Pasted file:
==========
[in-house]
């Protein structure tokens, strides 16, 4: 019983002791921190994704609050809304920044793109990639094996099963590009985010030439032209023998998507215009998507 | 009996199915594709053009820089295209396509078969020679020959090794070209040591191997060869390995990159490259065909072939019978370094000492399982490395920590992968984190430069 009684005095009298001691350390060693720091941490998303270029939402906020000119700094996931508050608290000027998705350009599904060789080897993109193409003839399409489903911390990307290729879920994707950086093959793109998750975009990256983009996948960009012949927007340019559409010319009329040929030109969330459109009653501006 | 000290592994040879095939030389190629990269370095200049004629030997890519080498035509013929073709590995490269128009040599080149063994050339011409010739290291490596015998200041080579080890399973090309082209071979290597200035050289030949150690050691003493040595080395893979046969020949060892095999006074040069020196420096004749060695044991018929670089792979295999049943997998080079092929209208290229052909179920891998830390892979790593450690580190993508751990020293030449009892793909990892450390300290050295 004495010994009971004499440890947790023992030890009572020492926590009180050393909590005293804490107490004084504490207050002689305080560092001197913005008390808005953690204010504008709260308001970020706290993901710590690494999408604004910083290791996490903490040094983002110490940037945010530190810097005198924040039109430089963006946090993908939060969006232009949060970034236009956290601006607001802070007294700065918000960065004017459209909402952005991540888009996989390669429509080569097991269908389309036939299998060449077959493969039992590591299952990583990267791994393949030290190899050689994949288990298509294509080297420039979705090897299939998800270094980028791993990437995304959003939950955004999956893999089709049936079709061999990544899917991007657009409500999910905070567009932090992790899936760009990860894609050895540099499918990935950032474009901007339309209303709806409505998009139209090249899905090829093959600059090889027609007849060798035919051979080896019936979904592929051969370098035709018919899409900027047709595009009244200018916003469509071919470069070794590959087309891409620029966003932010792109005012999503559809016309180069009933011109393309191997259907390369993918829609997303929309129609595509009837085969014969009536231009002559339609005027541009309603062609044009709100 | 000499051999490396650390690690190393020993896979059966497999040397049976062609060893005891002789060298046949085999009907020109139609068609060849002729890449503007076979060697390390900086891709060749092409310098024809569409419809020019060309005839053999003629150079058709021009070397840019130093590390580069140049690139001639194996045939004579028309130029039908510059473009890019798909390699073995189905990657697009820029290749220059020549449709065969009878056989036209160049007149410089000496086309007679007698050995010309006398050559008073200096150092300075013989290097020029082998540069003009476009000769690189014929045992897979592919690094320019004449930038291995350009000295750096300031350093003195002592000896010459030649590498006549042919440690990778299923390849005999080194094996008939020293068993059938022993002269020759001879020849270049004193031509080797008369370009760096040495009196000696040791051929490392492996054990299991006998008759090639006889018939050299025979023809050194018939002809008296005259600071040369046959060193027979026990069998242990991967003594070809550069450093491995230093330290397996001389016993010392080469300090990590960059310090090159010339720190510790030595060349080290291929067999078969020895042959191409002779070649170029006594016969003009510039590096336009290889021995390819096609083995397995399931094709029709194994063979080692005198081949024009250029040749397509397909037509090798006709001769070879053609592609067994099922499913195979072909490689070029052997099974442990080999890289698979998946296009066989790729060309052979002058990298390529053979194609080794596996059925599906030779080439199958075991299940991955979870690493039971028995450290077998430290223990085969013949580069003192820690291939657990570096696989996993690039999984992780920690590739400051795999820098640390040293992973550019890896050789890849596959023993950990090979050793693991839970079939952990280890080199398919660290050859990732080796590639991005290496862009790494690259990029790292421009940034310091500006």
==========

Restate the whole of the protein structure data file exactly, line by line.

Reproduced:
[in-house]
């Protein structure tokens, strides 16, 4: 019983002791921190994704609050809304920044793109990639094996099963590009985010030439032209023998998507215009998507 | 009996199915594709053009820089295209396509078969020679020959090794070209040591191997060869390995990159490259065909072939019978370094000492399982490395920590992968984190430069 009684005095009298001691350390060693720091941490998303270029939402906020000119700094996931508050608290000027998705350009599904060789080897993109193409003839399409489903911390990307290729879920994707950086093959793109998750975009990256983009996948960009012949927007340019559409010319009329040929030109969330459109009653501006 | 000290592994040879095939030389190629990269370095200049004629030997890519080498035509013929073709590995490269128009040599080149063994050339011409010739290291490596015998200041080579080890399973090309082209071979290597200035050289030949150690050691003493040595080395893979046969020949060892095999006074040069020196420096004749060695044991018929670089792979295999049943997998080079092929209208290229052909179920891998830390892979790593450690580190993508751990020293030449009892793909990892450390300290050295 004495010994009971004499440890947790023992030890009572020492926590009180050393909590005293804490107490004084504490207050002689305080560092001197913005008390808005953690204010504008709260308001970020706290993901710590690494999408604004910083290791996490903490040094983002110490940037945010530190810097005198924040039109430089963006946090993908939060969006232009949060970034236009956290601006607001802070007294700065918000960065004017459209909402952005991540888009996989390669429509080569097991269908389309036939299998060449077959493969039992590591299952990583990267791994393949030290190899050689994949288990298509294509080297420039979705090897299939998800270094980028791993990437995304959003939950955004999956893999089709049936079709061999990544899917991007657009409500999910905070567009932090992790899936760009990860894609050895540099499918990935950032474009901007339309209303709806409505998009139209090249899905090829093959600059090889027609007849060798035919051979080896019936979904592929051969370098035709018919899409900027047709595009009244200018916003469509071919470069070794590959087309891409620029966003932010792109005012999503559809016309180069009933011109393309191997259907390369993918829609997303929309129609595509009837085969014969009536231009002559339609005027541009309603062609044009709100 | 000499051999490396650390690690190393020993896979059966497999040397049976062609060893005891002789060298046949085999009907020109139609068609060849002729890449503007076979060697390390900086891709060749092409310098024809569409419809020019060309005839053999003629150079058709021009070397840019130093590390580069140049690139001639194996045939004579028309130029039908510059473009890019798909390699073995189905990657697009820029290749220059020549449709065969009878056989036209160049007149410089000496086309007679007698050995010309006398050559008073200096150092300075013989290097020029082998540069003009476009000769690189014929045992897979592919690094320019004449930038291995350009000295750096300031350093003195002592000896010459030649590498006549042919440690990778299923390849005999080194094996008939020293068993059938022993002269020759001879020849270049004193031509080797008369370009760096040495009196000696040791051929490392492996054990299991006998008759090639006889018939050299025979023809050194018939002809008296005259600071040369046959060193027979026990069998242990991967003594070809550069450093491995230093330290397996001389016993010392080469300090990590960059310090090159010339720190510790030595060349080290291929067999078969020895042959191409002779070649170029006594016969003009510039590096336009290889021995390819096609083995397995399931094709029709194994063979080692005198081949024009250029040749397509397909037509090798006709001769070879053609592609067994099922499913195979072909490689070029052997099974442990080999890289698979998946296009066989790729060309052979002058990298390529053979194609080794596996059925599906030779080439199958075991299940991955979870690493039971028995450290077998430290223990085969013949580069003192820690291939657990570096696989996993690039999984992780920690590739400051795999820098640390040293992973550019890896050789890849596959023993950990090979050793693991839970079939952990280890080199398919660290050859990732080796590639991005290496862009790494690259990029790292421009940034310091500006």